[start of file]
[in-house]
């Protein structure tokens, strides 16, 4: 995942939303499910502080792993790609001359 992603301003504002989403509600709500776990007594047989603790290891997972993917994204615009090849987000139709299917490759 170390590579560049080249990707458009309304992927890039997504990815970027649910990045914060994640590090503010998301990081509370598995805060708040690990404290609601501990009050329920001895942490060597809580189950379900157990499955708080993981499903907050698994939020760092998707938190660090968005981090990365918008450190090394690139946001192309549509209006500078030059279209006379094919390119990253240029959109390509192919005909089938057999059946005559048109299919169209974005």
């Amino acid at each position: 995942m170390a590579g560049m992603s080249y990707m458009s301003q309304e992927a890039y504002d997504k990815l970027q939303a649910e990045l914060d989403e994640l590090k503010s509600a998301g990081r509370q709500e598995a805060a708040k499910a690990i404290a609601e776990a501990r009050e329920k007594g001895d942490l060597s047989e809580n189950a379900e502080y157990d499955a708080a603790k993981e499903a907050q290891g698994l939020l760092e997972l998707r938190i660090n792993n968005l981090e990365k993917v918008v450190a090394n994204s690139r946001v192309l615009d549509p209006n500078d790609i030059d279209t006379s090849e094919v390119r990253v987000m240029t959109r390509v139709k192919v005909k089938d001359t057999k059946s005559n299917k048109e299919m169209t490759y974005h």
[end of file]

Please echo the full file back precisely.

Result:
[in-house]
């Protein structure tokens, strides 16, 4: 995942939303499910502080792993790609001359 992603301003504002989403509600709500776990007594047989603790290891997972993917994204615009090849987000139709299917490759 170390590579560049080249990707458009309304992927890039997504990815970027649910990045914060994640590090503010998301990081509370598995805060708040690990404290609601501990009050329920001895942490060597809580189950379900157990499955708080993981499903907050698994939020760092998707938190660090968005981090990365918008450190090394690139946001192309549509209006500078030059279209006379094919390119990253240029959109390509192919005909089938057999059946005559048109299919169209974005």
């Amino acid at each position: 995942m170390a590579g560049m992603s080249y990707m458009s301003q309304e992927a890039y504002d997504k990815l970027q939303a649910e990045l914060d989403e994640l590090k503010s509600a998301g990081r509370q709500e598995a805060a708040k499910a690990i404290a609601e776990a501990r009050e329920k007594g001895d942490l060597s047989e809580n189950a379900e502080y157990d499955a708080a603790k993981e499903a907050q290891g698994l939020l760092e997972l998707r938190i660090n792993n968005l981090e990365k993917v918008v450190a090394n994204s690139r946001v192309l615009d549509p209006n500078d790609i030059d279209t006379s090849e094919v390119r990253v987000m240029t959109r390509v139709k192919v005909k089938d001359t057999k059946s005559n299917k048109e299919m169209t490759y974005h």